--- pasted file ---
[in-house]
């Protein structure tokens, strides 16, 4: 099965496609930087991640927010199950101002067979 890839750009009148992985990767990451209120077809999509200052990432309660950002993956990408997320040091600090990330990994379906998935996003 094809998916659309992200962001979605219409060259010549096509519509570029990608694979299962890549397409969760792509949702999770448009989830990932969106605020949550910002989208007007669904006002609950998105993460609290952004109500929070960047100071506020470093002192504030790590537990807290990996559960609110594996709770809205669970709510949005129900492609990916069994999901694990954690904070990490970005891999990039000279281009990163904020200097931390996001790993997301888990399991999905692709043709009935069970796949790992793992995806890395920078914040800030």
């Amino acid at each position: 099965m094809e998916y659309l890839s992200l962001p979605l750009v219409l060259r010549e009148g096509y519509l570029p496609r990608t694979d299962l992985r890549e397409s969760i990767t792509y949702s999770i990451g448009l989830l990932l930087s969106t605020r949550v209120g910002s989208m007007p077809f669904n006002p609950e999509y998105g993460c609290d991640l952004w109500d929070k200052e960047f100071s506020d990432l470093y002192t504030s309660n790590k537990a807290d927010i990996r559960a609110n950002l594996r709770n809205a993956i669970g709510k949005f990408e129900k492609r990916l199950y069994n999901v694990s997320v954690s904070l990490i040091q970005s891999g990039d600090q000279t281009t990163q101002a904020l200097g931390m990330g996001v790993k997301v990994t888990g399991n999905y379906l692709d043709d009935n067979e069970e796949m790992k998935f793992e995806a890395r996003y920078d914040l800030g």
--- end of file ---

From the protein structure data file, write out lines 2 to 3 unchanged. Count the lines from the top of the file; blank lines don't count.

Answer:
């Protein structure tokens, strides 16, 4: 099965496609930087991640927010199950101002067979 890839750009009148992985990767990451209120077809999509200052990432309660950002993956990408997320040091600090990330990994379906998935996003 094809998916659309992200962001979605219409060259010549096509519509570029990608694979299962890549397409969760792509949702999770448009989830990932969106605020949550910002989208007007669904006002609950998105993460609290952004109500929070960047100071506020470093002192504030790590537990807290990996559960609110594996709770809205669970709510949005129900492609990916069994999901694990954690904070990490970005891999990039000279281009990163904020200097931390996001790993997301888990399991999905692709043709009935069970796949790992793992995806890395920078914040800030």
């Amino acid at each position: 099965m094809e998916y659309l890839s992200l962001p979605l750009v219409l060259r010549e009148g096509y519509l570029p496609r990608t694979d299962l992985r890549e397409s969760i990767t792509y949702s999770i990451g448009l989830l990932l930087s969106t605020r949550v209120g910002s989208m007007p077809f669904n006002p609950e999509y998105g993460c609290d991640l952004w109500d929070k200052e960047f100071s506020d990432l470093y002192t504030s309660n790590k537990a807290d927010i990996r559960a609110n950002l594996r709770n809205a993956i669970g709510k949005f990408e129900k492609r990916l199950y069994n999901v694990s997320v954690s904070l990490i040091q970005s891999g990039d600090q000279t281009t990163q101002a904020l200097g931390m990330g996001v790993k997301v990994t888990g399991n999905y379906l692709d043709d009935n067979e069970e796949m790992k998935f793992e995806a890395r996003y920078d914040l800030g």